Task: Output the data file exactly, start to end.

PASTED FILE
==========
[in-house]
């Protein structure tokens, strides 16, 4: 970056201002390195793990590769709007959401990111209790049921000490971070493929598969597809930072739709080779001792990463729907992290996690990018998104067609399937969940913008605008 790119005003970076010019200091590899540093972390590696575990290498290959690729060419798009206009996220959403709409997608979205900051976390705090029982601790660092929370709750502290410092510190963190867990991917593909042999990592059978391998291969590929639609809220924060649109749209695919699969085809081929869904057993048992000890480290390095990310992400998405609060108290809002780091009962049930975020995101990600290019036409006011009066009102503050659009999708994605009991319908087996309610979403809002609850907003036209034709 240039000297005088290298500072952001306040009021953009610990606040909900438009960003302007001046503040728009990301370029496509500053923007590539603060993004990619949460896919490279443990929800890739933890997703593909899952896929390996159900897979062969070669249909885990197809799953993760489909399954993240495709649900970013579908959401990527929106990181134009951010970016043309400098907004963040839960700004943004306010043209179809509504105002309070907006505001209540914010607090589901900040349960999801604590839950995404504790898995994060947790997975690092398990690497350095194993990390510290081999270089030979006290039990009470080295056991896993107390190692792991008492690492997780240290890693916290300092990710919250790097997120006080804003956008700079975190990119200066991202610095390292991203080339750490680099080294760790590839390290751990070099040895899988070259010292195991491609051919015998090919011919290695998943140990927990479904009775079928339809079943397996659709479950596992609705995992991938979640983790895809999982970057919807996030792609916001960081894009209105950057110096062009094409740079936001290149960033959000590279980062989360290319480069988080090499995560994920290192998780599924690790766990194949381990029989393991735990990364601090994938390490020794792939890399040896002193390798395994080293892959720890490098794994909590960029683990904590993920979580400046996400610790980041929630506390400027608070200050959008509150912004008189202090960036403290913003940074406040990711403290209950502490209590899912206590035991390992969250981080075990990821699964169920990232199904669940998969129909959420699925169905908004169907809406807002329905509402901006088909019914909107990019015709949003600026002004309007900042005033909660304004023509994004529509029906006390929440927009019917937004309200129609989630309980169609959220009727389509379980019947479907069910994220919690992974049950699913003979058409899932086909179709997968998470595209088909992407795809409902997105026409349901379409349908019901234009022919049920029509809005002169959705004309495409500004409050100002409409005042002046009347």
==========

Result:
[in-house]
């Protein structure tokens, strides 16, 4: 970056201002390195793990590769709007959401990111209790049921000490971070493929598969597809930072739709080779001792990463729907992290996690990018998104067609399937969940913008605008 790119005003970076010019200091590899540093972390590696575990290498290959690729060419798009206009996220959403709409997608979205900051976390705090029982601790660092929370709750502290410092510190963190867990991917593909042999990592059978391998291969590929639609809220924060649109749209695919699969085809081929869904057993048992000890480290390095990310992400998405609060108290809002780091009962049930975020995101990600290019036409006011009066009102503050659009999708994605009991319908087996309610979403809002609850907003036209034709 240039000297005088290298500072952001306040009021953009610990606040909900438009960003302007001046503040728009990301370029496509500053923007590539603060993004990619949460896919490279443990929800890739933890997703593909899952896929390996159900897979062969070669249909885990197809799953993760489909399954993240495709649900970013579908959401990527929106990181134009951010970016043309400098907004963040839960700004943004306010043209179809509504105002309070907006505001209540914010607090589901900040349960999801604590839950995404504790898995994060947790997975690092398990690497350095194993990390510290081999270089030979006290039990009470080295056991896993107390190692792991008492690492997780240290890693916290300092990710919250790097997120006080804003956008700079975190990119200066991202610095390292991203080339750490680099080294760790590839390290751990070099040895899988070259010292195991491609051919015998090919011919290695998943140990927990479904009775079928339809079943397996659709479950596992609705995992991938979640983790895809999982970057919807996030792609916001960081894009209105950057110096062009094409740079936001290149960033959000590279980062989360290319480069988080090499995560994920290192998780599924690790766990194949381990029989393991735990990364601090994938390490020794792939890399040896002193390798395994080293892959720890490098794994909590960029683990904590993920979580400046996400610790980041929630506390400027608070200050959008509150912004008189202090960036403290913003940074406040990711403290209950502490209590899912206590035991390992969250981080075990990821699964169920990232199904669940998969129909959420699925169905908004169907809406807002329905509402901006088909019914909107990019015709949003600026002004309007900042005033909660304004023509994004529509029906006390929440927009019917937004309200129609989630309980169609959220009727389509379980019947479907069910994220919690992974049950699913003979058409899932086909179709997968998470595209088909992407795809409902997105026409349901379409349908019901234009022919049920029509809005002169959705004309495409500004409050100002409409005042002046009347």